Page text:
A few days ago, one of our museum members from South Tyrol, Andreas C., went on a shopping trip to Tuscany in his MG PA from 1934. Usually, we see him at our BAZZELTAG in Speyer.
I started in my hometown Bolzano at 6.30 am and followed the Strada Statale 12 dell’Abetone e del Brennero until Lucca in Tuscany. This specific Strada Statale begins in Pisa, Tuscany, known for its famous leaning tower, and leads to the Brenner Pass.
In the morning, there was almost no traffic on this Strada Statale, so I could casually drive my MG PA from 1934. The small 870-cc engine was turning at around 3,500 to 4,500 rpm, which equals a speed of 80 to 105 kph. I was moving forward quickly and soon arrived at Trento, where I used the bypass.
South of Trento, the road is not as well-developed anymore but I didn’t mind because: the smaller and more curvy the road becomes, the more fun it is to drive an old car. I was still in the middle of the Adige Valley, which becomes a little narrower shortly before Verona where the road finally follows along the river and rugged rockface. Just like in every other part of Tyrol (north and also south of the Brenner), you can find ruins of former fortifications here. Often, people had to pay a road toll at these points.
I drove round the City of Verona on another bypass and at this occasion also crossed the river Adige. I then continued through the Po Valley to Modena. Once again, I used a bypass. I prefer those roads. It’s just not as much fun torturing oneself with traffic jams in the cities.
Modena, known for balsamic vinegar, is located in the so-called Motor Valley. Nearby, there are the Ferrari, Lamborghini, Maserati, Dallara, and Pagani plants.
Behind Modena, the ascension to the Apennines begins. This mountain range crosses the whole country. Starting off in 4th gear and at quite a good speed in the slightly hilly areas, I finally had to shift into 3rd gear. I still came up to high speed. However, shortly before reaching the top of the pass, I even had to shift into 2nd gear. After all, 37 hp is not a lot. The top of the pass is located at 1,388 metres. Compared to our Dolomite Passes, however, that’s a piece of cake. Still, the steep road took a toll. I took a quick photo and continued downhill towards Lucca. On my way, I passed the old stone arch bridge Ponte della Maddalena. Unfortunately, at the time, there were renovation works going on with heavy machinery, which would have ruined the photo so I decided not to take one.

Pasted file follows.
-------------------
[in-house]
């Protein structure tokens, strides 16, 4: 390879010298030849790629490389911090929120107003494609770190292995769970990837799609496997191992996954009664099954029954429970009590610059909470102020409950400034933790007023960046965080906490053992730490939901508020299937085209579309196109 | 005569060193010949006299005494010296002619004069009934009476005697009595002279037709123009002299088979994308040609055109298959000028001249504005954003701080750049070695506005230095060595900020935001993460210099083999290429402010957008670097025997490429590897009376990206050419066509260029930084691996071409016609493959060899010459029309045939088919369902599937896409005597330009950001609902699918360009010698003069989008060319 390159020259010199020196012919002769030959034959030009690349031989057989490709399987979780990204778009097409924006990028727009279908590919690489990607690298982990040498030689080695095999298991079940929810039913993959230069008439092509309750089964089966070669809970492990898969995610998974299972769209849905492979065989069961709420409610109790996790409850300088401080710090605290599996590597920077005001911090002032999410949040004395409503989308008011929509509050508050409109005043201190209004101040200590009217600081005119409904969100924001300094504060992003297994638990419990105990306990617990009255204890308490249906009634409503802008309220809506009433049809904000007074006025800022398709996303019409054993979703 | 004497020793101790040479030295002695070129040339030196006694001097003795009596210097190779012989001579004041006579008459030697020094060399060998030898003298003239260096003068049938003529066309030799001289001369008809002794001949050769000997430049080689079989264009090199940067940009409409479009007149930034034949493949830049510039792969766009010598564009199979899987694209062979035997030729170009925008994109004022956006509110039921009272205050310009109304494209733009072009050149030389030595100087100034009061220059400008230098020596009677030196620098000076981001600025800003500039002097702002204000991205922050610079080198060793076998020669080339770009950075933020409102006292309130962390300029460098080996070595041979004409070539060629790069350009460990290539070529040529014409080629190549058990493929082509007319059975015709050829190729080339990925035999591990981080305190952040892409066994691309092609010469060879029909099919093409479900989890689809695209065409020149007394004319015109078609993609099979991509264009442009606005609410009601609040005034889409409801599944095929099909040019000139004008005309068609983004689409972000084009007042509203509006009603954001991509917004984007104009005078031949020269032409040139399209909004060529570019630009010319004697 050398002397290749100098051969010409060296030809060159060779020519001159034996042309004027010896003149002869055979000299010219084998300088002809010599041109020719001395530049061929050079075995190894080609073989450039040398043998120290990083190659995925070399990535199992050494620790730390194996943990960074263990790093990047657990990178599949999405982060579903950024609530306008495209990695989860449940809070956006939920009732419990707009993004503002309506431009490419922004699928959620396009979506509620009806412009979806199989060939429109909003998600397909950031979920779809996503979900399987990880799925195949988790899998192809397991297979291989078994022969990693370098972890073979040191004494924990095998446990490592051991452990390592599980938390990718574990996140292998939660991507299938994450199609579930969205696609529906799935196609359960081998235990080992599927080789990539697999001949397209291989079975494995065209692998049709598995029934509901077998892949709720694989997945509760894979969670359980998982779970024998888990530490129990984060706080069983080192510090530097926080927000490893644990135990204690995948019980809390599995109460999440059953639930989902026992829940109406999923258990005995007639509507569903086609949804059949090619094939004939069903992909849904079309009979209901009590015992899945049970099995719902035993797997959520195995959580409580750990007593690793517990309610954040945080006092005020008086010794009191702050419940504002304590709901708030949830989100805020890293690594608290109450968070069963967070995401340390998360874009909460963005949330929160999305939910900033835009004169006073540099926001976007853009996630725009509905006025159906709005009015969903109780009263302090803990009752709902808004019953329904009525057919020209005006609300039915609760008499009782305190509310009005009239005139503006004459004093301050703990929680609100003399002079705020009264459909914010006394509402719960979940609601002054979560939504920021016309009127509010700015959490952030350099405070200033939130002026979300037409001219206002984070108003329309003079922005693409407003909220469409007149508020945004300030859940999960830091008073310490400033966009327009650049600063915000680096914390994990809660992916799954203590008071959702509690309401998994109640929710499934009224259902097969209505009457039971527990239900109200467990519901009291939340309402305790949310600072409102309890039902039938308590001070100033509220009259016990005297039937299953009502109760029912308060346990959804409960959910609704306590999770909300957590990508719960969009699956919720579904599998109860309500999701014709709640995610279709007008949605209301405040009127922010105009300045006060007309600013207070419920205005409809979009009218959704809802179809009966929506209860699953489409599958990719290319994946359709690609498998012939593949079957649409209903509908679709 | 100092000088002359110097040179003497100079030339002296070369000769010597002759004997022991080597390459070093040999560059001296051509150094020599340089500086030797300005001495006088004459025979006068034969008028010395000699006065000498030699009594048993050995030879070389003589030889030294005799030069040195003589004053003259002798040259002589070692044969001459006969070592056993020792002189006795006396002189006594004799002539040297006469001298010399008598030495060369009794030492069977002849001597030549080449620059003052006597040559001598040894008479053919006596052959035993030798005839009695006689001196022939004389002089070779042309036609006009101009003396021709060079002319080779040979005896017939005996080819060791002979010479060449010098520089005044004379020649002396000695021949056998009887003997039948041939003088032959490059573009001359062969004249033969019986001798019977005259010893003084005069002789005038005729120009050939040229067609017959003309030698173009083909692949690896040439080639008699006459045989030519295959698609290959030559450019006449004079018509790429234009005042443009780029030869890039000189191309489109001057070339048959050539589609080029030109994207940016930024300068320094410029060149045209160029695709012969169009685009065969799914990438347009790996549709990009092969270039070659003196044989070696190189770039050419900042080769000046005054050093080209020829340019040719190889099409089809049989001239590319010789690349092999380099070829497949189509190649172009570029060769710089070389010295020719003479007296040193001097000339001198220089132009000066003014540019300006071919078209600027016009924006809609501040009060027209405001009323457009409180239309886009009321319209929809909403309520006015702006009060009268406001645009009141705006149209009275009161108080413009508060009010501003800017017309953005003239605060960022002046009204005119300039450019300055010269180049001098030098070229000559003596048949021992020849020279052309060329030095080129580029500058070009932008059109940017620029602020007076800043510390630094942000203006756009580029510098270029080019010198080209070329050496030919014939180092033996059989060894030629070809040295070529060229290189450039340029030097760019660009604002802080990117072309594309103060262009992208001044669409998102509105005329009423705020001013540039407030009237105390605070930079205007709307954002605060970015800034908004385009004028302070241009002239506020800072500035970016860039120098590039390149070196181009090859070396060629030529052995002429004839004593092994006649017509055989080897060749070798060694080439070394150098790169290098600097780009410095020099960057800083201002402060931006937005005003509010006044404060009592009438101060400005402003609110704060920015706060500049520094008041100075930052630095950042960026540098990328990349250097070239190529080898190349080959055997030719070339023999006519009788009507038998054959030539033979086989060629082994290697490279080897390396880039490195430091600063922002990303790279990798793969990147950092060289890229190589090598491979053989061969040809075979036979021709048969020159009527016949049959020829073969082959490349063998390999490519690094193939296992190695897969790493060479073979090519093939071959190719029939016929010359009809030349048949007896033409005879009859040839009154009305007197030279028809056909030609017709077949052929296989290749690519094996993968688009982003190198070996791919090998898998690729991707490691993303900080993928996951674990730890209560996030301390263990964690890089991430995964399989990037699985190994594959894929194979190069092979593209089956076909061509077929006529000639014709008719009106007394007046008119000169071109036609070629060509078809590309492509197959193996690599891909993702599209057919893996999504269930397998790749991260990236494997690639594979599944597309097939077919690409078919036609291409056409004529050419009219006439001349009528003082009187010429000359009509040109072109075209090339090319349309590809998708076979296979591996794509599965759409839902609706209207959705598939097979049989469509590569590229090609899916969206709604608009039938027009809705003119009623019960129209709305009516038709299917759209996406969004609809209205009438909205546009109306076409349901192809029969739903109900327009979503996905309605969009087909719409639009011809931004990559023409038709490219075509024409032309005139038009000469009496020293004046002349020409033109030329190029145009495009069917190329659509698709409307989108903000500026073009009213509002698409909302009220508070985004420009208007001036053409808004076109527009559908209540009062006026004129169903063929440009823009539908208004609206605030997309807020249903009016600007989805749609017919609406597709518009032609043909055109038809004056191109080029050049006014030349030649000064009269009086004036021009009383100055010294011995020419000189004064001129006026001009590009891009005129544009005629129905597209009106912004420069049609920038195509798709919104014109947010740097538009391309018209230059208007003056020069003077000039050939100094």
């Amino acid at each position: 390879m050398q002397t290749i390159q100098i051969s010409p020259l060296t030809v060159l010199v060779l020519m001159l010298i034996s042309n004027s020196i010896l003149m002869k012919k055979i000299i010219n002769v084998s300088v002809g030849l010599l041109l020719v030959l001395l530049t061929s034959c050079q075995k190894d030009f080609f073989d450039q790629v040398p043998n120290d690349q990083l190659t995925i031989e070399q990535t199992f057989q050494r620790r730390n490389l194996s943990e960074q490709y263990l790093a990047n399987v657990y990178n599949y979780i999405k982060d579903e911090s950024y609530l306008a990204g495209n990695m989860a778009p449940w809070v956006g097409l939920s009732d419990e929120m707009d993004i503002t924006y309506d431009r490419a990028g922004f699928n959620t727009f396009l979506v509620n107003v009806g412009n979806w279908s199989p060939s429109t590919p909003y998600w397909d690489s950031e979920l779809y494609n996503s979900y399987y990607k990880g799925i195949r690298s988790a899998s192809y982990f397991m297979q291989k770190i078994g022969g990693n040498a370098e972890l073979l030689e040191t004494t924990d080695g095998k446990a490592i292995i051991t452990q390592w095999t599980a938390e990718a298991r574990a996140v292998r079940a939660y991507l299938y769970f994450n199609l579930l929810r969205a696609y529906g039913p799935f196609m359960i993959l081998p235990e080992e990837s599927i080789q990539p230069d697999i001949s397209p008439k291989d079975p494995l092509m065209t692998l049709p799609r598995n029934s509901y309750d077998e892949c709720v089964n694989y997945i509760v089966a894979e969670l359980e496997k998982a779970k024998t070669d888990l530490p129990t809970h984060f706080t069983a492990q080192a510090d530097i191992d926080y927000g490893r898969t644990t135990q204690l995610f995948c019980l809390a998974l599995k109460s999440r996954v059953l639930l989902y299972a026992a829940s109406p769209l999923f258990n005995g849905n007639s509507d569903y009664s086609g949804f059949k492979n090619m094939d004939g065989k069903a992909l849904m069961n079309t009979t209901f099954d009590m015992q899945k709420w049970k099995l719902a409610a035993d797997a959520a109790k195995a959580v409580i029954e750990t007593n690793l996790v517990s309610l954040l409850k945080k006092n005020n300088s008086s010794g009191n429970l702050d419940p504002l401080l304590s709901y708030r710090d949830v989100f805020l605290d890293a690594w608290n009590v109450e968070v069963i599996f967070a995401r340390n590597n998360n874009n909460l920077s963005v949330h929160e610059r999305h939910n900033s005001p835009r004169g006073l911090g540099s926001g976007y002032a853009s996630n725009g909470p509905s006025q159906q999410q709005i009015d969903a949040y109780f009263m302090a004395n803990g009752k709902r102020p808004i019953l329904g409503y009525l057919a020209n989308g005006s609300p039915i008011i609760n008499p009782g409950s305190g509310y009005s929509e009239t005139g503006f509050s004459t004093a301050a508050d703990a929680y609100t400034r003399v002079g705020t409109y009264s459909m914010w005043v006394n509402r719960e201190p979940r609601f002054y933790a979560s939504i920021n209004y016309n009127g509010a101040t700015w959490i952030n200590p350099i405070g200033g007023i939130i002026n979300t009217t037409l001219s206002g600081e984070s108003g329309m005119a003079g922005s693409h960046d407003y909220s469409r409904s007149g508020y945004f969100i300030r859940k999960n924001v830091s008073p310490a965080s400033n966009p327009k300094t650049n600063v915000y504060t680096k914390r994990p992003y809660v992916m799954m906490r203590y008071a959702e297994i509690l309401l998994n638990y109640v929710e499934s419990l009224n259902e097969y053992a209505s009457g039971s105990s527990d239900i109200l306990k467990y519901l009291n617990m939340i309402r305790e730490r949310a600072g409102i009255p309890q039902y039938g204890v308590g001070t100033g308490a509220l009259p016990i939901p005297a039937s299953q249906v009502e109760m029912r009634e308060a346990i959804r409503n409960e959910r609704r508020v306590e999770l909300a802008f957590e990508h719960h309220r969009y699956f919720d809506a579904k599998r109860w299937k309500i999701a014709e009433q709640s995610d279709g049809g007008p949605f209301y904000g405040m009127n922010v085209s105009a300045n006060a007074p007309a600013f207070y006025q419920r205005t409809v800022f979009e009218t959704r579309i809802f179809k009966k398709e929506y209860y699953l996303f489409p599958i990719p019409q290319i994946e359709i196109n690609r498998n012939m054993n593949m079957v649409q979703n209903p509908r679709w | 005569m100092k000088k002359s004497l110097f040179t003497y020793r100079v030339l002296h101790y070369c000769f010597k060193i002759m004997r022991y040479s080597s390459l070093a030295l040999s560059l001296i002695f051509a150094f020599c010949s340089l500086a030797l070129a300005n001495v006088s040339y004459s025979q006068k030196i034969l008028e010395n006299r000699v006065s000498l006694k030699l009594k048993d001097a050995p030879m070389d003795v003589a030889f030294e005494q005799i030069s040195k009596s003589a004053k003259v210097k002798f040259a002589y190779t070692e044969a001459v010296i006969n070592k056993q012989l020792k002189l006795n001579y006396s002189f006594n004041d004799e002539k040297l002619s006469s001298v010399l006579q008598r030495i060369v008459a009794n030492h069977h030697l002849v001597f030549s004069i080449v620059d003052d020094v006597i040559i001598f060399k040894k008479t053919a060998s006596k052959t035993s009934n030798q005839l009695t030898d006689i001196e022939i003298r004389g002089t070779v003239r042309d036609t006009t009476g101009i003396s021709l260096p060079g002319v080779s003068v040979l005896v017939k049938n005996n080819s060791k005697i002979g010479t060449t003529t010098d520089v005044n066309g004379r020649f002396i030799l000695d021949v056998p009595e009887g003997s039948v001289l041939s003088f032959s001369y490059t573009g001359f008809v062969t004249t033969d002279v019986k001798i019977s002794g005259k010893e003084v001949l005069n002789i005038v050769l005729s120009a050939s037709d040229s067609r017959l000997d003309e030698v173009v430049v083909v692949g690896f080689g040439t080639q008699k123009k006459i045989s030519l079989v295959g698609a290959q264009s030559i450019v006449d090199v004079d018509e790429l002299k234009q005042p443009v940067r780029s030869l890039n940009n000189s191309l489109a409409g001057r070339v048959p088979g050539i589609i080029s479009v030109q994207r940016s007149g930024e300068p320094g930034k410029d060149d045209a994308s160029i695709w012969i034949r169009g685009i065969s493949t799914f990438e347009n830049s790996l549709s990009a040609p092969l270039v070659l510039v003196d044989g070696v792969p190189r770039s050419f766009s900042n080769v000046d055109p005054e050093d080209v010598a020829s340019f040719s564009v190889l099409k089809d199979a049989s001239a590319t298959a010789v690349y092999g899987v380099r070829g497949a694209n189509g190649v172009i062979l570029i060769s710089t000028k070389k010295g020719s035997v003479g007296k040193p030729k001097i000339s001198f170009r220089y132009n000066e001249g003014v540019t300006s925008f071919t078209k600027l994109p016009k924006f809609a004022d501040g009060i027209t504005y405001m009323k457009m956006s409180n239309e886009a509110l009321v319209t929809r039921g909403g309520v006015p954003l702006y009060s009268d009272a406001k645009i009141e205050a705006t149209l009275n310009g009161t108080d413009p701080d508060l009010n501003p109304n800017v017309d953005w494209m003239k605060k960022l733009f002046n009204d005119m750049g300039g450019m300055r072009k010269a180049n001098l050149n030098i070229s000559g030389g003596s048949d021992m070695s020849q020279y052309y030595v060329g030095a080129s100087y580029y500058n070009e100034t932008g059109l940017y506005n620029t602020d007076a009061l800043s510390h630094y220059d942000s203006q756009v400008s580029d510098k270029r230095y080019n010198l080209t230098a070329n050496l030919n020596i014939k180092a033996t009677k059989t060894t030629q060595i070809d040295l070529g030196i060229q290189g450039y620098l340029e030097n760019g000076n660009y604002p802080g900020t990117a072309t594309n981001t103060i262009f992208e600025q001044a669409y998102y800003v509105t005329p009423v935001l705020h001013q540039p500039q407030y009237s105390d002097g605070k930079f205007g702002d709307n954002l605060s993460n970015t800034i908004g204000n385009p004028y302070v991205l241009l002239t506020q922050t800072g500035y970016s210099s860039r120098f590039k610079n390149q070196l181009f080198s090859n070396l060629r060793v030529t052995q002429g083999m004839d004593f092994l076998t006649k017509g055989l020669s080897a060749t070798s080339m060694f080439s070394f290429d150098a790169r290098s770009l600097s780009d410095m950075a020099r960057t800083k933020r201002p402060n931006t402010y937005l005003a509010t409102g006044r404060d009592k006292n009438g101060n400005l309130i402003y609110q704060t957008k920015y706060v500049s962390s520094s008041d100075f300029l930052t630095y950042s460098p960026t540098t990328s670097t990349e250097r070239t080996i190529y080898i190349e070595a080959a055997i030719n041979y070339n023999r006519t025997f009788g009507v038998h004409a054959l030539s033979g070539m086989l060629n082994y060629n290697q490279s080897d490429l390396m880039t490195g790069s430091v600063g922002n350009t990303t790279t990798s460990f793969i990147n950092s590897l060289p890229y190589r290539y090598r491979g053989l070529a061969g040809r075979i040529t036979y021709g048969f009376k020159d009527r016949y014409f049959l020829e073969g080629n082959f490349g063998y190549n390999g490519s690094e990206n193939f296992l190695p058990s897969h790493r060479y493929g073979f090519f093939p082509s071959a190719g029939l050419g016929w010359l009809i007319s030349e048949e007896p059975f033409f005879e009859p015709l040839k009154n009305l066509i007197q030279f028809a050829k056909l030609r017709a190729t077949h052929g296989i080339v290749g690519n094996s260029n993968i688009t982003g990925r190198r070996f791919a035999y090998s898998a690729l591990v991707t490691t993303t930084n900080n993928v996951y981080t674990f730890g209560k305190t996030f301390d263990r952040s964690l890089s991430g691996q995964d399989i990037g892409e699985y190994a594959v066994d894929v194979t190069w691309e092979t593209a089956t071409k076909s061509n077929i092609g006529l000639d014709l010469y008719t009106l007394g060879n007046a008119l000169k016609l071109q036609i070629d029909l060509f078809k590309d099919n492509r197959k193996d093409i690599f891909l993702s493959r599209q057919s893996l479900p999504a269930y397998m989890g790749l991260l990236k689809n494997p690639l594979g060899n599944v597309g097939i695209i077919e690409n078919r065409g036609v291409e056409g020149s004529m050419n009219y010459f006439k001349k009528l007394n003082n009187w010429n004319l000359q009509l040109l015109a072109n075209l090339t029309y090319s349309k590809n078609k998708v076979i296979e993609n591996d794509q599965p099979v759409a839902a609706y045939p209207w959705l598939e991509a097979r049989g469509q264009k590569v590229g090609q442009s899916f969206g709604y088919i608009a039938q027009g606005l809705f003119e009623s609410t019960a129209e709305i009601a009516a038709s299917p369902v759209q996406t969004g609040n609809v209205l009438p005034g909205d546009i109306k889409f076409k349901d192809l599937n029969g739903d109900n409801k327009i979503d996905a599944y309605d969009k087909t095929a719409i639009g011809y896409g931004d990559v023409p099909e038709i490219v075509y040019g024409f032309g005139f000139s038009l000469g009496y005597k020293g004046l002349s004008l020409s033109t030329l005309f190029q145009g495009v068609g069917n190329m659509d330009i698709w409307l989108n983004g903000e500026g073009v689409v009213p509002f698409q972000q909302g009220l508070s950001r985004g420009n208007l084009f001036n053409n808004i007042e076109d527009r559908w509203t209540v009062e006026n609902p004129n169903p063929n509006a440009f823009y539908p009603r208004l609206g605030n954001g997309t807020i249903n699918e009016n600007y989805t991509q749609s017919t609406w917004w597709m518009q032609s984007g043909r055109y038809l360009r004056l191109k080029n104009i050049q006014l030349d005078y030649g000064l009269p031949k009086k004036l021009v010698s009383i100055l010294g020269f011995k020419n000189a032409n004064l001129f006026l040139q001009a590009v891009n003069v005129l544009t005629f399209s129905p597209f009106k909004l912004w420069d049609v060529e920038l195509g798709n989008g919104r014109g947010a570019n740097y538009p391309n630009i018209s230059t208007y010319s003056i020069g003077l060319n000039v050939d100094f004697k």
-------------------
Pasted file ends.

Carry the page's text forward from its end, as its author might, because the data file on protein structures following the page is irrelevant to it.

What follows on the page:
I finally arrived in Lucca in the evening. I had dinner and went straight to bed. I was quite exhausted from the long ride.
After breakfast the next morning, I visited the estate Tenuta Maria Teresa Duchessa di Lucca. They rent out holiday homes and produce exceptional biological wines, extra virgin olive oil, pasta from their own grains as well as honey. Additionally, you can rent the estate or the park for weddings or similar events. The registry office has a branch at the premises which makes it possible to carry out the official wedding ceremony on site.
I took as many wine boxes with me as there was space in the passenger seat’s leg room and drove back the same way I came. The additional weight didn’t make much of a difference. The small engine with an overhead camshaft driven by a vertical shaft easily drove the car towards the pass in 3rd and 4th gear. For the last kilometres, however, I had to shift into 2nd gear again. That was partly because of the slow drivers in front of me. I wasn’t able to go as fast as I wanted. After reaching the top of the pass, the traffic issues were over and I could enjoy the way back to Modena in my own rhythm, or at least in the rhythm of my car.
After passing Modena and Verona, I could finally see the foothills of the Alps again and went home along the old fortifications. The heat was terrible. Surprisingly, it didn’t have an impact on the car at all. Having added an electric water pump and a fan propeller really paid itself off. Eventually, the driver was the one suffering more. In the evening, I parked the car in the garage and looked forward to taking a shower.
When I checked the next morning, I didn’t notice any cooling water or oil consumption. The more than 800-kilometer-long trip had made the driver more exhausted than his car.
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